Need-To-Knows of TikTok

10 Need-To-Knows of TikTok: Your Guide To The Social Media Frontrunner


Note: While TikTok is undoubtedly a social media force to be reckoned with, the future of the app in the United States is currently in flux. Click here for the latest news regarding the app’s current availability to American citizens.

TikTok, a relatively young social media platform, has seemingly divided the world into two major camps:

  1. The TikTok users of the world, who scroll, dance, and laugh along with the rest of the platform’s community (and it’s a big one—the number of monthly active users currently clocks in at about 800 million).
  2. The people who find themselves asking: “What the heck is TikTok?”

In case you’re leaning towards the latter group, we’ve compiled a list to help you grapple the basics of TikTok before you start posting.

TikTok is a highly scrollable video-sharing platform

You’ve never seen an infinite scroll like this before.

When you first download the TikTok app and make an account, the first place you’ll wind up is the For You Page (FYP). Here, TikTok’s algorithm will serve you an unlimited number of posts, all selected to try to make you happy (or at least engage with the content). The more you engage and watch, the more personalized the algorithm’s choices will be.

So, as you keep scrolling and engaging, the videos you see will ideally get increasingly closer to your interests or sense of humor (more on this later). It’s part of the recipe that makes TikTok so addicting to it’s millions of users: as you scroll, the content from your perspective gets better and better (at least from your perspective).

Another way TikTok keeps people hooked is the full-screen experience it offers. The majority of posts will take up your screen.

To get to the next video, you simply have to swipe up. Unlike YouTube, there are no related videos to sift through on a sidebar or a visible search bar. Sure, there are other pages to utilize if you’d like to take a crack at finding a more specific piece of content. But the easiest way to stay entertained is to stay on the FYP tab and scroll, and scroll, and scroll, and scroll…

Get this: not even your mobile clock will be visible on screen, so you can spend hours continuously scrolling without even knowing it.

Not exactly great news for your eyeballs, but definitely bodes well for content creators and brands interested in capturing the attention of a fully-engaged audience.

There are A LOT of people on TikTok—especially Gen Z-ers

800 million active users is quite a number, especially compared to Instagram’s user count (roughly 112.5 million) and Twitter’s (330 million monthly active users). Impressive for an app that only officially launched in 2016.

Like the app itself, it’s audience is young too. About half of TikTok’s audience is under the age of 34. Just above 40% of the total consists of users between the ages of 16 and 24—also known as the older half of Gen Z.

The myth that Gen Z makes up the majority of TikTok’s audience is just that: a myth. However, compared to other, older social media platforms, TikTok boasts a much higher percentage of Gen Z users. On both Facebook and Instagram, the most highly represented age bracket is 25-34. For seeking out a younger audience, TikTok may be one of the best social media platforms to start.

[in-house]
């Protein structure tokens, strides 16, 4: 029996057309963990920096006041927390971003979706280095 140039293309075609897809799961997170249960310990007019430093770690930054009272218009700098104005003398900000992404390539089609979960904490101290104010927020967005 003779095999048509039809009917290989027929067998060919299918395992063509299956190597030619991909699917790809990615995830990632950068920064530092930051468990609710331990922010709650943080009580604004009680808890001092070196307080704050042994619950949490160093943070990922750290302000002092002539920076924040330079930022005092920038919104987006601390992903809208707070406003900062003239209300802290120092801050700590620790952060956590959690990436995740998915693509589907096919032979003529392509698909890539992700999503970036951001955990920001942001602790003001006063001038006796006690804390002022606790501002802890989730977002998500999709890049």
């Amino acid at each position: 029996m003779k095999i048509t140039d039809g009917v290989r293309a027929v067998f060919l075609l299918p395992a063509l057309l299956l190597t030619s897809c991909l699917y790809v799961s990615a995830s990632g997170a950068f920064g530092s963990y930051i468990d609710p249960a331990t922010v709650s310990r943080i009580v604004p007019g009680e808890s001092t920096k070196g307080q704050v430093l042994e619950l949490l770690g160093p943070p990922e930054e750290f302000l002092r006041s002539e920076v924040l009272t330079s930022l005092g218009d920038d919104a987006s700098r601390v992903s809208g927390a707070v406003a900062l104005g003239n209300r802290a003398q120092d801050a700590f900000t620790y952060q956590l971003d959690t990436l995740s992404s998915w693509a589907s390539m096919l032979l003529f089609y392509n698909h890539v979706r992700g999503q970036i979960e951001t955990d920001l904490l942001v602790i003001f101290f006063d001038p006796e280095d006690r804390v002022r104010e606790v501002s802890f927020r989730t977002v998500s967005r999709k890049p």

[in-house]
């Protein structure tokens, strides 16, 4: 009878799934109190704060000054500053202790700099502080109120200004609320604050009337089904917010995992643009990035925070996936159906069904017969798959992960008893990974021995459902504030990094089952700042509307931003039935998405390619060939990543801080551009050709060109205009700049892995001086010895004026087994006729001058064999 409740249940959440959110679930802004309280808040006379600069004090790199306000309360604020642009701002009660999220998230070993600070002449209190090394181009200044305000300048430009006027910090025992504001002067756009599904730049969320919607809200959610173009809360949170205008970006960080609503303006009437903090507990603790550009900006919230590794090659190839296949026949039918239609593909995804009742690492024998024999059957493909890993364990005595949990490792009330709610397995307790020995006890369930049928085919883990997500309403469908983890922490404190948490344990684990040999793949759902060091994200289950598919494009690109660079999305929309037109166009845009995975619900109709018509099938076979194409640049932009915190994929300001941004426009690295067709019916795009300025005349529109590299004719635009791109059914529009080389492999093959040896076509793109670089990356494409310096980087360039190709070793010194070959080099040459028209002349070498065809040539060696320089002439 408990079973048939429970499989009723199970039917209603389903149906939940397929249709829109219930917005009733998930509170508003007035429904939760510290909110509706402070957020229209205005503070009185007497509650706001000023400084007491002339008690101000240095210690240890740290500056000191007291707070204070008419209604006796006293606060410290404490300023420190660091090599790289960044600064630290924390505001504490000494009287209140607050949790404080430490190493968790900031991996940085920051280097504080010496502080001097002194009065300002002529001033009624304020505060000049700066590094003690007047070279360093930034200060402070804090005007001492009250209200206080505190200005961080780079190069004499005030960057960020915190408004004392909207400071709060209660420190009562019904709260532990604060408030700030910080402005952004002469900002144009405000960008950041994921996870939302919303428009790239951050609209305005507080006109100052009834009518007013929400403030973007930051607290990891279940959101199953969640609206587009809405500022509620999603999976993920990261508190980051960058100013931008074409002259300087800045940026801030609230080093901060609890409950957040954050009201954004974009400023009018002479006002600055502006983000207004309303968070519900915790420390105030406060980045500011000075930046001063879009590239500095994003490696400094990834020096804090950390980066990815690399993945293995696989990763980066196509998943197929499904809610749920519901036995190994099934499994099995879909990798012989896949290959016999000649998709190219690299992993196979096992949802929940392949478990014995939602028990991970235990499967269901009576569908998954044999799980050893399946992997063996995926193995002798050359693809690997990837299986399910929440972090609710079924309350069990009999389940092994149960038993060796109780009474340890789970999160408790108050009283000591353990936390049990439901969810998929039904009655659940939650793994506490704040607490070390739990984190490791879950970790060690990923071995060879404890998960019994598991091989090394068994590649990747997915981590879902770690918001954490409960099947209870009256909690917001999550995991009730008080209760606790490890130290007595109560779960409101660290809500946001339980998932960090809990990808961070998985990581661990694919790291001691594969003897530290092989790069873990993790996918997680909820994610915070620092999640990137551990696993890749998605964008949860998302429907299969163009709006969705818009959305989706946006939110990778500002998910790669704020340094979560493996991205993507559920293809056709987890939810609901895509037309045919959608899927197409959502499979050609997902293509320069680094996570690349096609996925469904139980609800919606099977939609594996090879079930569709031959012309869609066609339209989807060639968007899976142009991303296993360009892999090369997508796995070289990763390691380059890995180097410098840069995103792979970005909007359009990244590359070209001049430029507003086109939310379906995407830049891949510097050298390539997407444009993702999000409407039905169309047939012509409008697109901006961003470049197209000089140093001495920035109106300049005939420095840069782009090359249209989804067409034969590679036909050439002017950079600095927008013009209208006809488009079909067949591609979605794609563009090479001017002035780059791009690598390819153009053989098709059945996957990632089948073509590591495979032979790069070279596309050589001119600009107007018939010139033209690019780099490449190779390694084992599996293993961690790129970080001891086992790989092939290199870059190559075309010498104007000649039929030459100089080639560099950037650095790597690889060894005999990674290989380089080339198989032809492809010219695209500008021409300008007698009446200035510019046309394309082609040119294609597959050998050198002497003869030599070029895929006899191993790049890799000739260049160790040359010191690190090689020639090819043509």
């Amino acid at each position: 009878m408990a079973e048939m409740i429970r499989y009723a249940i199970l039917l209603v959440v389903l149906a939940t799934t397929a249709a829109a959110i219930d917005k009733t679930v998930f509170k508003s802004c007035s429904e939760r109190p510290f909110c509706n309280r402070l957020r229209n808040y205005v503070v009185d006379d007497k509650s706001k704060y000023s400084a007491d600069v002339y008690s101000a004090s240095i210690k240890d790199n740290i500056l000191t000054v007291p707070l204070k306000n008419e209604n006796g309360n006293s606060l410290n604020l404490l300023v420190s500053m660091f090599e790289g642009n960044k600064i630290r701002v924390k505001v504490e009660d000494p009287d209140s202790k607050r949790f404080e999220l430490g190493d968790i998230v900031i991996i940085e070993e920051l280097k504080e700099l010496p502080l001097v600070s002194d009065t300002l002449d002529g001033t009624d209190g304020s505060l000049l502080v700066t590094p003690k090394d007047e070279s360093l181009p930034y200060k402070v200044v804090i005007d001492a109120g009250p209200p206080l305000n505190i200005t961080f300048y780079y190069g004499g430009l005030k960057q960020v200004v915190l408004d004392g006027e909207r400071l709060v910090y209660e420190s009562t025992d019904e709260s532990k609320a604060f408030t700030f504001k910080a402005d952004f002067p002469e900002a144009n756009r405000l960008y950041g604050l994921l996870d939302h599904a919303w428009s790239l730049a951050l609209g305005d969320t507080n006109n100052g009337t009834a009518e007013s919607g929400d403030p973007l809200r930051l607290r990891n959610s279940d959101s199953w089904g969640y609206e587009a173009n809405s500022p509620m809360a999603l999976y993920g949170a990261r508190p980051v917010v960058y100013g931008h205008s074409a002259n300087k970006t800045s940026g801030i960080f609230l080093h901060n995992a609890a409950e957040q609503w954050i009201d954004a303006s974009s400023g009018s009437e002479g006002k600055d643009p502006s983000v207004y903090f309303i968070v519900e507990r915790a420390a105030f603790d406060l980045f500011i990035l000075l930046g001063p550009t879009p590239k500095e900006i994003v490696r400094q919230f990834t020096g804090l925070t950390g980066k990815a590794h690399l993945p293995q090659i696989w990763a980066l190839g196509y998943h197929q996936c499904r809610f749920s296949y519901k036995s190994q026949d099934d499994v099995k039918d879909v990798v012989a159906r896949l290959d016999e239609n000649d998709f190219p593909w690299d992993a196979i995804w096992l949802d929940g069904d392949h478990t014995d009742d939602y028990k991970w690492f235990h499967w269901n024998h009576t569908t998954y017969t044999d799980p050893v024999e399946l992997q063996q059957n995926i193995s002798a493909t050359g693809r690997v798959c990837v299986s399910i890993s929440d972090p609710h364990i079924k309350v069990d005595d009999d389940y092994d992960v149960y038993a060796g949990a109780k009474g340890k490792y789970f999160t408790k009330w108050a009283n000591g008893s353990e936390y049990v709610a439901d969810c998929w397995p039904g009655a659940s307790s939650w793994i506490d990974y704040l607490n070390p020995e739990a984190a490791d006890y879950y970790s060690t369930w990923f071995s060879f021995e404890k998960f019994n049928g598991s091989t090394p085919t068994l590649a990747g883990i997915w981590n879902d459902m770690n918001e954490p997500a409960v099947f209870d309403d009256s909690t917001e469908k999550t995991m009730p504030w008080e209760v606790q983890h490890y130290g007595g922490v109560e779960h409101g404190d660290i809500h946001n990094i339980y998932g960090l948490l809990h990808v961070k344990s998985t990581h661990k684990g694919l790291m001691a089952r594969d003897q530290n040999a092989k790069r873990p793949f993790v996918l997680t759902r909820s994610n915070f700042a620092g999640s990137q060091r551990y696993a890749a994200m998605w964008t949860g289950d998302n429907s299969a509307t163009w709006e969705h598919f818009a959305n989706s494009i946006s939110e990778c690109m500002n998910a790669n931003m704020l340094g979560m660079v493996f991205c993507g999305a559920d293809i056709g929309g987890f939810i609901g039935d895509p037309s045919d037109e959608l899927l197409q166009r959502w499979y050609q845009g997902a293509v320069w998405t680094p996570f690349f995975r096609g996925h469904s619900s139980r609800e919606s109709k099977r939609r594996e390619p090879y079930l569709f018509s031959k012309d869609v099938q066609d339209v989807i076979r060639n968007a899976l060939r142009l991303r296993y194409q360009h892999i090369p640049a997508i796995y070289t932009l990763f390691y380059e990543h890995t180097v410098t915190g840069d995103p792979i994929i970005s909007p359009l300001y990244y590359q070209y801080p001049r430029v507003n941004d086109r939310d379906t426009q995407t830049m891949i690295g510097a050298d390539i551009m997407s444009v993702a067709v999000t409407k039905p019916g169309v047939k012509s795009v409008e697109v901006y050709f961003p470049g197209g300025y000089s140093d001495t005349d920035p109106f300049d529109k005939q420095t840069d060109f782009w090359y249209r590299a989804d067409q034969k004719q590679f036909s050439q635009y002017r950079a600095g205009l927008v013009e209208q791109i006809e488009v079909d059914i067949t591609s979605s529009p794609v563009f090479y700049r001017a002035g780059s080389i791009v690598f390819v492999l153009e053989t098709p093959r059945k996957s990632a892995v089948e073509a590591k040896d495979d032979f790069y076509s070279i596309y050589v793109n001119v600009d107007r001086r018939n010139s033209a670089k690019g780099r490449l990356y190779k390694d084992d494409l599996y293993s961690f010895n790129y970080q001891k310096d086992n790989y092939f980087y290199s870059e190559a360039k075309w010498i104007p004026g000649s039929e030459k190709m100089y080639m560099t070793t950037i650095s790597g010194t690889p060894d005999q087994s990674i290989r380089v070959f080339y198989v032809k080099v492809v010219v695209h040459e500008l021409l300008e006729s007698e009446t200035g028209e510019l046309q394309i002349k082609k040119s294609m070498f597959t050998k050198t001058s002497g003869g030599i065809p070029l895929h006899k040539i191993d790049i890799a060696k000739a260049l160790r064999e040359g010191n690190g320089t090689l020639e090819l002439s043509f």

TikTok is an (almost) purely mobile platform

To varying degrees of success, Facebook, Instagram, and Twitter are all usable on desktop. Instagram has even made moves to increase the number of features available to desktop users. But TikTok’s true home is on mobile.

The desktop site doesn’t offer the same full-screen, easily scrollable experience that the app does, nor does it allow you to publish your own content (which 83% of TikTok users have done at least once).

Keep this in mind as you develop your TikTok strategy. If you ever consider linking to your website via your TikTok profile or ad, your mobile optimization better be on point.

The FYP is where it’s at

The For You Page on TikTok is like the Facebook Newsfeed and your Instagram feed: it’s the place where users typically choose to spend their time while on the app.

In other words, anyone looking for success on TikTok will need to bow down to the power of the almighty TikTok algorithm, which is responsible for delivering content on every user’s personalized FYP.

Your main takeaways from this fact should be…

  • TikTok is not a game of SEO. Your content doesn’t necessarily have to be easily searchable by users. It just has to play by the algorithm’s rules (see the next tip for more information).
  • Your video content will have to speak for itself. On Instagram, a compelling image or video thumbnail is what entices users to engage with your content. On Twitter, maybe the post copy captures your attention first. But on the TikTok FYP, users don’t have to click on your content to view it. They will, however, have to be interested enough in what they see when your video starts automatically playing to keep from scrolling to the next post.

  • Your TikTok profile won’t do much of the heavy lifting. Sure, an interested user may occasionally click on your username and scroll through your content from your profile. Thanks to the FYP, most users will see your content first & profile second If they see it at all), and your priorities should be in that order as well.

The algorithm gradually rolls out new videos to users

To introduce new content on users’ feeds, the TikTok algorithm throws each new piece of content into a tournament of sorts.

Let’s say you publish your first video on the platform. The TikTok algorithm says “Cool, thanks for the post! We’re going to show this to about 100 people and see how it does.”

From there, the video winds up on the FYPs of 100 different users. Depending on how many people engage with your video, the algorithm could either say “Whoops, better luck next time!” or “Great job—we’re going to share this with 500 more people!”

This process goes on and on. As long as the algorithm likes what it sees with your post engagement, it will continue to show the video to more and more users.

The more videos you like, the more personalized your FYP will be

If you were paying attention earlier, you’ll know that TikTok doesn’t exactly roll out these videos to users at random.